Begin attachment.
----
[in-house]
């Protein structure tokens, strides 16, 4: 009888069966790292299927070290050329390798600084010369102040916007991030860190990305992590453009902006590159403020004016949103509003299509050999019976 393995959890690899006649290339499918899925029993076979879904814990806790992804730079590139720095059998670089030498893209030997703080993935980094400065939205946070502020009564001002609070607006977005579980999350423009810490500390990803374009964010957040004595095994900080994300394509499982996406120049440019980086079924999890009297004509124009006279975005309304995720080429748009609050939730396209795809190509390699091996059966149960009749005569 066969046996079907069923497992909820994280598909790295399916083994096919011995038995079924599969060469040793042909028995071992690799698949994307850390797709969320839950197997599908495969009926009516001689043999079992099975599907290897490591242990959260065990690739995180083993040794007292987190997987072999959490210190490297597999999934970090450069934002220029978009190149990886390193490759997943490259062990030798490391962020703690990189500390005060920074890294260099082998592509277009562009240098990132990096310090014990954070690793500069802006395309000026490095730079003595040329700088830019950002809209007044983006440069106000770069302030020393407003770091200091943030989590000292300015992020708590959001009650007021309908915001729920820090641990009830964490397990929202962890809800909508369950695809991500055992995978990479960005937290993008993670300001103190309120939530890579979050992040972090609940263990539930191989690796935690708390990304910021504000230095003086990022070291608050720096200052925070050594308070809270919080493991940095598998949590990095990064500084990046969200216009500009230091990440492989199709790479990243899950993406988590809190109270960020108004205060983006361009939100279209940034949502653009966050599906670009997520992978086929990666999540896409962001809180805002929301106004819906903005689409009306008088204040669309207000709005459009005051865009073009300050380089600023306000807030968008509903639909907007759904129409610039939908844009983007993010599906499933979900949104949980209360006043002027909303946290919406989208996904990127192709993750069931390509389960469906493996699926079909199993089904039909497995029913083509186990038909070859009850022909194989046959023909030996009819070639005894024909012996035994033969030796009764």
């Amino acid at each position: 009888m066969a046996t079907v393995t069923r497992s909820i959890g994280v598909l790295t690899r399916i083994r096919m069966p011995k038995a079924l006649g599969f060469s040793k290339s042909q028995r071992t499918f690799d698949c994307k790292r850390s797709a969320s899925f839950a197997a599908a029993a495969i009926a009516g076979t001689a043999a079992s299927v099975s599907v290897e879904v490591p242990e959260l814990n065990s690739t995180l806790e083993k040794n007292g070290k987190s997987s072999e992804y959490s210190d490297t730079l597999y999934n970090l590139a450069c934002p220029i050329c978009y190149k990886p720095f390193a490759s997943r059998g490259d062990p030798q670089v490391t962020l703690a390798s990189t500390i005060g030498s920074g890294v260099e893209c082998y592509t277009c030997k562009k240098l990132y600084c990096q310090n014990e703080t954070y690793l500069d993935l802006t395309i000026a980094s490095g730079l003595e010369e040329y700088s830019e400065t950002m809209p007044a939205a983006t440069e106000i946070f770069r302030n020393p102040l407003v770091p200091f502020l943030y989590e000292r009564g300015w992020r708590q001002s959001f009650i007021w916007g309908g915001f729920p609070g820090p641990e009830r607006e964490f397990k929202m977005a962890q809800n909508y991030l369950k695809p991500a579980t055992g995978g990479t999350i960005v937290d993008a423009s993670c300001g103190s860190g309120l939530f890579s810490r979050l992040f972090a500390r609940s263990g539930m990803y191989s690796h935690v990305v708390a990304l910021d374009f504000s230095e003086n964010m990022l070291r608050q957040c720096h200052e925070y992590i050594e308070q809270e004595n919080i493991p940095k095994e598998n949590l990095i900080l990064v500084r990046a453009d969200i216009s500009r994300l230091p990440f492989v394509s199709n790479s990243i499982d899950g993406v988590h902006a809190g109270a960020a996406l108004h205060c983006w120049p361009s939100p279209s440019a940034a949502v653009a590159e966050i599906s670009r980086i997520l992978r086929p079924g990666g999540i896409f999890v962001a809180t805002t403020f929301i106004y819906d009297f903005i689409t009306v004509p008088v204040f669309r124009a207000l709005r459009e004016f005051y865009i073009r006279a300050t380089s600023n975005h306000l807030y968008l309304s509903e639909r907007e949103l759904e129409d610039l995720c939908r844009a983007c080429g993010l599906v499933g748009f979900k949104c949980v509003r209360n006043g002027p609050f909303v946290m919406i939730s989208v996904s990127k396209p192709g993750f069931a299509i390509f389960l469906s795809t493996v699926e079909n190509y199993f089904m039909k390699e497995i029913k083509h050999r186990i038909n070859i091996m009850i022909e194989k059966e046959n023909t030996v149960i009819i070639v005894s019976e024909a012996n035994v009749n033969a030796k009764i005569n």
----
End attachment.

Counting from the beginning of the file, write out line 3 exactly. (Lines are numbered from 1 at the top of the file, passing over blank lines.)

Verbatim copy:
């Amino acid at each position: 009888m066969a046996t079907v393995t069923r497992s909820i959890g994280v598909l790295t690899r399916i083994r096919m069966p011995k038995a079924l006649g599969f060469s040793k290339s042909q028995r071992t499918f690799d698949c994307k790292r850390s797709a969320s899925f839950a197997a599908a029993a495969i009926a009516g076979t001689a043999a079992s299927v099975s599907v290897e879904v490591p242990e959260l814990n065990s690739t995180l806790e083993k040794n007292g070290k987190s997987s072999e992804y959490s210190d490297t730079l597999y999934n970090l590139a450069c934002p220029i050329c978009y190149k990886p720095f390193a490759s997943r059998g490259d062990p030798q670089v490391t962020l703690a390798s990189t500390i005060g030498s920074g890294v260099e893209c082998y592509t277009c030997k562009k240098l990132y600084c990096q310090n014990e703080t954070y690793l500069d993935l802006t395309i000026a980094s490095g730079l003595e010369e040329y700088s830019e400065t950002m809209p007044a939205a983006t440069e106000i946070f770069r302030n020393p102040l407003v770091p200091f502020l943030y989590e000292r009564g300015w992020r708590q001002s959001f009650i007021w916007g309908g915001f729920p609070g820090p641990e009830r607006e964490f397990k929202m977005a962890q809800n909508y991030l369950k695809p991500a579980t055992g995978g990479t999350i960005v937290d993008a423009s993670c300001g103190s860190g309120l939530f890579s810490r979050l992040f972090a500390r609940s263990g539930m990803y191989s690796h935690v990305v708390a990304l910021d374009f504000s230095e003086n964010m990022l070291r608050q957040c720096h200052e925070y992590i050594e308070q809270e004595n919080i493991p940095k095994e598998n949590l990095i900080l990064v500084r990046a453009d969200i216009s500009r994300l230091p990440f492989v394509s199709n790479s990243i499982d899950g993406v988590h902006a809190g109270a960020a996406l108004h205060c983006w120049p361009s939100p279209s440019a940034a949502v653009a590159e966050i599906s670009r980086i997520l992978r086929p079924g990666g999540i896409f999890v962001a809180t805002t403020f929301i106004y819906d009297f903005i689409t009306v004509p008088v204040f669309r124009a207000l709005r459009e004016f005051y865009i073009r006279a300050t380089s600023n975005h306000l807030y968008l309304s509903e639909r907007e949103l759904e129409d610039l995720c939908r844009a983007c080429g993010l599906v499933g748009f979900k949104c949980v509003r209360n006043g002027p609050f909303v946290m919406i939730s989208v996904s990127k396209p192709g993750f069931a299509i390509f389960l469906s795809t493996v699926e079909n190509y199993f089904m039909k390699e497995i029913k083509h050999r186990i038909n070859i091996m009850i022909e194989k059966e046959n023909t030996v149960i009819i070639v005894s019976e024909a012996n035994v009749n033969a030796k009764i005569n």